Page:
Unformatted text preview: he additive inverse of a matrix,
3 A technical detail which is sadly lost on most readers. 478 Systems of Equations and Matrices take additive inverses of each of its entries. With the concept of additive inverse well in hand, we
may now discuss what is meant by subtracting matrices. You may remember from arithmetic that
a − b = a + (−b); that is, subtraction is deﬁned as ‘adding the opposite (inverse).’ We extend this
concept to matrices. For two matrices A and B of the same size, we deﬁne A − B = A + (−B ). At
the level of entries, this amounts to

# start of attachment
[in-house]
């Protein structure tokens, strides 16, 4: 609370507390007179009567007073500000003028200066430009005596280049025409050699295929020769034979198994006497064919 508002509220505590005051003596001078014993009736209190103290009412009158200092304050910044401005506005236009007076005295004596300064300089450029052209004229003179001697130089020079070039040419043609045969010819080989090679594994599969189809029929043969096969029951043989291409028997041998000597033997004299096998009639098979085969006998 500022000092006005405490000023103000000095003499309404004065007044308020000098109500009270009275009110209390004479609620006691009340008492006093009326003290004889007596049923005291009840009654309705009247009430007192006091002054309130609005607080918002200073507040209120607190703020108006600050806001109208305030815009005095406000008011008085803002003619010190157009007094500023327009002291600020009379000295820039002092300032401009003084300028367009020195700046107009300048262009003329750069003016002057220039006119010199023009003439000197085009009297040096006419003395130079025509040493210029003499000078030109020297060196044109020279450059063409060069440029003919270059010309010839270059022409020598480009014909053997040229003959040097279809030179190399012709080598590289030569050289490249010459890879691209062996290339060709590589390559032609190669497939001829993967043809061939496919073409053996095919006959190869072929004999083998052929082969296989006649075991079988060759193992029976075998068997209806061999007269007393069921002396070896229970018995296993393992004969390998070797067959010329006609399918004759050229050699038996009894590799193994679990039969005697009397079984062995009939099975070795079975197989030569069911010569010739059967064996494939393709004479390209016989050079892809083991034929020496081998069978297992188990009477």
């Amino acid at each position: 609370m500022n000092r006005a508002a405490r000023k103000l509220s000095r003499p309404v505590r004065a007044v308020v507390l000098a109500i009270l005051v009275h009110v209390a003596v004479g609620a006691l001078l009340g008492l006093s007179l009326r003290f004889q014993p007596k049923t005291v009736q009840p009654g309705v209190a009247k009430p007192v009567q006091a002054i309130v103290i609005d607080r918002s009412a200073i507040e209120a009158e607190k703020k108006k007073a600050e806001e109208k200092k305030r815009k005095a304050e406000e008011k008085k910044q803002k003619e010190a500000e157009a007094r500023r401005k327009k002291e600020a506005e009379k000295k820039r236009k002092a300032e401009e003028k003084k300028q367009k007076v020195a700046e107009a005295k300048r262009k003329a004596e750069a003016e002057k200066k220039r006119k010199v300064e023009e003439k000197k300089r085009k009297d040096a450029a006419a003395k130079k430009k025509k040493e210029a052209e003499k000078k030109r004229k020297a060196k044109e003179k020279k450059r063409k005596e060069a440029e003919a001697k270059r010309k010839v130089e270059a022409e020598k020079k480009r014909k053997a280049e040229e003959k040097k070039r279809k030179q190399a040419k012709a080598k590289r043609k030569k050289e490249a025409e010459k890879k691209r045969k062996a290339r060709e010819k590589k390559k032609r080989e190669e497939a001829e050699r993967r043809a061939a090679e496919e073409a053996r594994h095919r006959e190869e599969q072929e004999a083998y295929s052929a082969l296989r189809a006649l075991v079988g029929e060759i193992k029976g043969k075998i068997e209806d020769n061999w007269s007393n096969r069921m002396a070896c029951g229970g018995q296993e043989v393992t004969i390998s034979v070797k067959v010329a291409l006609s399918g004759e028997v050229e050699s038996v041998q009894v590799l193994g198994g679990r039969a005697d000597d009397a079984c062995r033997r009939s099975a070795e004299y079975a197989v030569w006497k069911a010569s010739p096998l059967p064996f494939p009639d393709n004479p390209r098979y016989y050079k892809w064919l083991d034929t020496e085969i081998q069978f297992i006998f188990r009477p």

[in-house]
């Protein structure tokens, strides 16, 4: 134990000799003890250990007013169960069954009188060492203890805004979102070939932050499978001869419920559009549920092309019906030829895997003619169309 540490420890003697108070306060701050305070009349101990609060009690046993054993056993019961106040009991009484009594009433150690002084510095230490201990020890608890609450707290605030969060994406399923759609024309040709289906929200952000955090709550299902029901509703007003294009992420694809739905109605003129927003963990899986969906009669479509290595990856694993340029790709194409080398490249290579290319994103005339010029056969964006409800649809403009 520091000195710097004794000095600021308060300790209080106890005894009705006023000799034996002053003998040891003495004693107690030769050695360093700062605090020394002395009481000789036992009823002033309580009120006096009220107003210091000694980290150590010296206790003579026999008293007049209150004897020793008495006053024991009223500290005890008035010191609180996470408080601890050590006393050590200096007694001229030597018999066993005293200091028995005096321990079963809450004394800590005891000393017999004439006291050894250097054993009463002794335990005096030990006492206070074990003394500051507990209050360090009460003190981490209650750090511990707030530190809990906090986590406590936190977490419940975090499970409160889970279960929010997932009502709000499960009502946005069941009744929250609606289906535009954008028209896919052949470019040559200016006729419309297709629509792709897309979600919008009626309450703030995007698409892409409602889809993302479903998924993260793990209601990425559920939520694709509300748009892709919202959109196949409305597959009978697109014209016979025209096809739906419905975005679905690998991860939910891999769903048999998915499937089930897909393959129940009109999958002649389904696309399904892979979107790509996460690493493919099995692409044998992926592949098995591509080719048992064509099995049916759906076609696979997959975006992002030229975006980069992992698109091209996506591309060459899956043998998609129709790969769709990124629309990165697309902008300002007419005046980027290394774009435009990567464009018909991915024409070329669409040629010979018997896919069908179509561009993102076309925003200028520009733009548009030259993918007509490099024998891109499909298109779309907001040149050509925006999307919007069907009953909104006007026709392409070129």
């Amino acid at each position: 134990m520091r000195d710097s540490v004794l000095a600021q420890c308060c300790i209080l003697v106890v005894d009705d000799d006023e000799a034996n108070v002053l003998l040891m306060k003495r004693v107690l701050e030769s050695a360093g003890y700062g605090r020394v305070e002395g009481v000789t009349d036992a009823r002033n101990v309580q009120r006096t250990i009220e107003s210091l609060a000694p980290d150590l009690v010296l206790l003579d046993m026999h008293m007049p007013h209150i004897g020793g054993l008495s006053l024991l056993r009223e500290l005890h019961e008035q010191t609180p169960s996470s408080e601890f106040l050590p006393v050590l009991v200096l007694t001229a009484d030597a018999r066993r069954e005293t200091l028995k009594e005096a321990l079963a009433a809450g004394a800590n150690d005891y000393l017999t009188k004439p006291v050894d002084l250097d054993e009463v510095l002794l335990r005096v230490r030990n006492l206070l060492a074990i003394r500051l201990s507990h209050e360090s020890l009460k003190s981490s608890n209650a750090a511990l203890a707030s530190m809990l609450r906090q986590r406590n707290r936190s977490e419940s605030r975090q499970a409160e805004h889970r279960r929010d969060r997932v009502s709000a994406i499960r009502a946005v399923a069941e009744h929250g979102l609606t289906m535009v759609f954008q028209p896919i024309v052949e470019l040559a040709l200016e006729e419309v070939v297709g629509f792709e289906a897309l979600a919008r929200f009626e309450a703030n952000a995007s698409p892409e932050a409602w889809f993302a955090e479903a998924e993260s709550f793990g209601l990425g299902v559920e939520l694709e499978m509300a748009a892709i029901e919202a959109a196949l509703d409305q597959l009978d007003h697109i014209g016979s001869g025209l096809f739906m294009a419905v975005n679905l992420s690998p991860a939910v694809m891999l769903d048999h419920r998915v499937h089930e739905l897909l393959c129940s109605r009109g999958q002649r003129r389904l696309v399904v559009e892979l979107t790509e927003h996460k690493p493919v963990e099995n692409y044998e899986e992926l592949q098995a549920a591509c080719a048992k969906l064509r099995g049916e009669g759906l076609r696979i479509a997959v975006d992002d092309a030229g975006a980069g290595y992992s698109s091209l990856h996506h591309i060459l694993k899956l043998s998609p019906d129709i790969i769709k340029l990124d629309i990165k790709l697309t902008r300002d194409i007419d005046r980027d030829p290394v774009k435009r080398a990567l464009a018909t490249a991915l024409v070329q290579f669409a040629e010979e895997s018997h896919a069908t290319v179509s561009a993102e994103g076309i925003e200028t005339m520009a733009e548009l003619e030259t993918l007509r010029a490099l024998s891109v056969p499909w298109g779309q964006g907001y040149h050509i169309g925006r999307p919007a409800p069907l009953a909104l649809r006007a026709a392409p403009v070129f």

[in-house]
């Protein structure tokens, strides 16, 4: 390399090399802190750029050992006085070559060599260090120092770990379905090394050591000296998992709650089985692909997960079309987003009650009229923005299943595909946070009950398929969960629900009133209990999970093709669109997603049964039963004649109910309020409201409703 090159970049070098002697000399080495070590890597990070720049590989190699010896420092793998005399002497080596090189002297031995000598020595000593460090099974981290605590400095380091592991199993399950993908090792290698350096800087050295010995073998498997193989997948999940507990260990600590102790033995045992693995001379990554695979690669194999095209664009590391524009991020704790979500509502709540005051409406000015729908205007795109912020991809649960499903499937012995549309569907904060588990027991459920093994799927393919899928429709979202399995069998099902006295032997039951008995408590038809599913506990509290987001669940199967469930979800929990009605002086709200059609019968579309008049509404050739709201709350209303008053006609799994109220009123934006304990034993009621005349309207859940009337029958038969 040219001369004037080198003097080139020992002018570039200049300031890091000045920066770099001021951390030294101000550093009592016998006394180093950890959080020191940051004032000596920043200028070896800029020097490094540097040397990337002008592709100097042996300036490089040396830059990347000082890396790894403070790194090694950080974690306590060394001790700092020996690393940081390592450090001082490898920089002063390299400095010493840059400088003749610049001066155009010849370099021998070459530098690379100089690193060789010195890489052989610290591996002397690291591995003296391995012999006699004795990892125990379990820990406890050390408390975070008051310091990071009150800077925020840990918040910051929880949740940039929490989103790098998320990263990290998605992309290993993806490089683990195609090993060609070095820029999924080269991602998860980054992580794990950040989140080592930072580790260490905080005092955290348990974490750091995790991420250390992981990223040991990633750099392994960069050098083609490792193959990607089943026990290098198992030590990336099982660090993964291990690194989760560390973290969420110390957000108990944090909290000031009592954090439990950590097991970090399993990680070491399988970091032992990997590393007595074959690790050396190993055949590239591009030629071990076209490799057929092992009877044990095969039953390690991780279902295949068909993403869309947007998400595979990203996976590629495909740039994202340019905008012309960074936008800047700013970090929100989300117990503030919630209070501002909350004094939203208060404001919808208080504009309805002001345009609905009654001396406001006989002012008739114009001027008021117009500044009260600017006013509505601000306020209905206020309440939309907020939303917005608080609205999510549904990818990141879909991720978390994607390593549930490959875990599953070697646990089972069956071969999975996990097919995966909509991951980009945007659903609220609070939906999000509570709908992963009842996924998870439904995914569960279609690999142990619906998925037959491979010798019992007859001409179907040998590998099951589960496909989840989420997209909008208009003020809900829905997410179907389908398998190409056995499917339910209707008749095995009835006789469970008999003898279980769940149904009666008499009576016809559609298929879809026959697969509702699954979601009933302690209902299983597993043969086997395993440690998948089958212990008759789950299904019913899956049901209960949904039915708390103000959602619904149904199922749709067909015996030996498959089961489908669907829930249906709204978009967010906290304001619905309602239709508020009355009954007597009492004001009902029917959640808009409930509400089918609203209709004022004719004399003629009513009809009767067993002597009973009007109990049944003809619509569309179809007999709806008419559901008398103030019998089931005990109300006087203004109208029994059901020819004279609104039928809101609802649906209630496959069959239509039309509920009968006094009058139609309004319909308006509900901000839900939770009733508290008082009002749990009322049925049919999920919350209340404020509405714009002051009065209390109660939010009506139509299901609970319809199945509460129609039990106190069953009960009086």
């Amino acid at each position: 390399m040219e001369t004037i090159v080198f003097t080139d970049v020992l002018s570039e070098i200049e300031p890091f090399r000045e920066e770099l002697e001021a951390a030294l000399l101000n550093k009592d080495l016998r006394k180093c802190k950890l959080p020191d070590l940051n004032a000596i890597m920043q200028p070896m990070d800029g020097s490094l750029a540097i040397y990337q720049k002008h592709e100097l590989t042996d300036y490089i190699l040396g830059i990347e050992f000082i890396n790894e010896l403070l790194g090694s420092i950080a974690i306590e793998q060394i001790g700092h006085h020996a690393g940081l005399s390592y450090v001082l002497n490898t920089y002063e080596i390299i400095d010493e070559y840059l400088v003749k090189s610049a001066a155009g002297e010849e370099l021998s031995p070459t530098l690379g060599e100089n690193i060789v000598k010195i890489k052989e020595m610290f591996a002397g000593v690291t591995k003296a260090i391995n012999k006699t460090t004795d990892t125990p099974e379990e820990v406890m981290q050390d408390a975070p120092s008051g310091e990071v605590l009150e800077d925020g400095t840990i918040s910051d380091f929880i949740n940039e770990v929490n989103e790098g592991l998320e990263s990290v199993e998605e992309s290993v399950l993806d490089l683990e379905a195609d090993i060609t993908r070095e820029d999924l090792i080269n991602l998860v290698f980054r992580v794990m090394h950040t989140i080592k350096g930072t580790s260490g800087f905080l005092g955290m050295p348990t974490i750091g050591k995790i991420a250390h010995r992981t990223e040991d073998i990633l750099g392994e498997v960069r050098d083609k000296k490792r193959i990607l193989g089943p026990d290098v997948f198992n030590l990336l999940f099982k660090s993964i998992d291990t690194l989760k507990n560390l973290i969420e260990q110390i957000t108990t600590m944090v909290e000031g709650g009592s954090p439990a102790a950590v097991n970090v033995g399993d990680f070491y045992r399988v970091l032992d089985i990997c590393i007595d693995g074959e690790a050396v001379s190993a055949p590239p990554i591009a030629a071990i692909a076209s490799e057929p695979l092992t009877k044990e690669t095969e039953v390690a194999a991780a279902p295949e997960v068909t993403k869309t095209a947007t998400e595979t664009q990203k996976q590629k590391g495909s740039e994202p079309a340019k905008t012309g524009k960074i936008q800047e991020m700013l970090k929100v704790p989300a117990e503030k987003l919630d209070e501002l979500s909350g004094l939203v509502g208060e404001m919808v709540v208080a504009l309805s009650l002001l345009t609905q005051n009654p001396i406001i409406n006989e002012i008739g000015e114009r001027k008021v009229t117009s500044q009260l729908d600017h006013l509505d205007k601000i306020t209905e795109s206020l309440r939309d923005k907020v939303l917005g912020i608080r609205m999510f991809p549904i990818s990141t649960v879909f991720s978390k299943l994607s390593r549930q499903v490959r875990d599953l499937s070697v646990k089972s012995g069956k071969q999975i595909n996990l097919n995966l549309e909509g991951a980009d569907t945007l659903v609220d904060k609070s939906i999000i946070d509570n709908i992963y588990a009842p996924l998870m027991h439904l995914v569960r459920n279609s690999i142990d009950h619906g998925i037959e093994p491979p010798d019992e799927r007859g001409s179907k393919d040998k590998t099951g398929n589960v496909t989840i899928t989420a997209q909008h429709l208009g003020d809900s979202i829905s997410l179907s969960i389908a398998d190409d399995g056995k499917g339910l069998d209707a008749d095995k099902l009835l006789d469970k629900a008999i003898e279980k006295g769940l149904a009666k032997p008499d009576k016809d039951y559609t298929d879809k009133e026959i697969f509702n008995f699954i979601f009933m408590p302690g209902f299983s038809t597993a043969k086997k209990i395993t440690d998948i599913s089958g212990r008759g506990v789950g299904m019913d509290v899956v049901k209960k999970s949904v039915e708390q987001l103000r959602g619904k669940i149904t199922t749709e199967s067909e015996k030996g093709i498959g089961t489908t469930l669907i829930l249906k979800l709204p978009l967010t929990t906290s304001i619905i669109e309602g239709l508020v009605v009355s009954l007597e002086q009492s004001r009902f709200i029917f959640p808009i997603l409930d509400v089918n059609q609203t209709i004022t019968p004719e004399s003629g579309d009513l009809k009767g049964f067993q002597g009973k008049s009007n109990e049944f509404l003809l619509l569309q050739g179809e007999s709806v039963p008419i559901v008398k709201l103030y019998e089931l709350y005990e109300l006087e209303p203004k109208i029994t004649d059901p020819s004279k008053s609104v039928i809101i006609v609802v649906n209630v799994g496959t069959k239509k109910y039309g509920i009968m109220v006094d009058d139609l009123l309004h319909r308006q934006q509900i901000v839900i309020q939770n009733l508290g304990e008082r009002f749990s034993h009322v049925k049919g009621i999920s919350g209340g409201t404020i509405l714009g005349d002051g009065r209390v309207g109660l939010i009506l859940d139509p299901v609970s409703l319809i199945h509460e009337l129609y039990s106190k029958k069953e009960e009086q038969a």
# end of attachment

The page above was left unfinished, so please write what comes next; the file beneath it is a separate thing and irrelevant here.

A − B = A + (−B ) = [aij ]m×n + [−bij ]m×n = [aij + (−bij )]m×n = [aij − bij ]m×n
Thus to subtract two matrices of equal size, we subtract their corresponding entries. Surprised?
Our next task is to deﬁne what it means to multiply a matrix by a real number. Thinking back to
arithmetic, you may recall that multiplication, at least by a natural number, can be thought of as
‘rapid addition.’ For example, 2 + 2 +...
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 Fall '13
 Wong
 Algebra, Trigonometry, Cartesian Coordinate System, The Land, The Waves, René Descartes, Euclidean geometry

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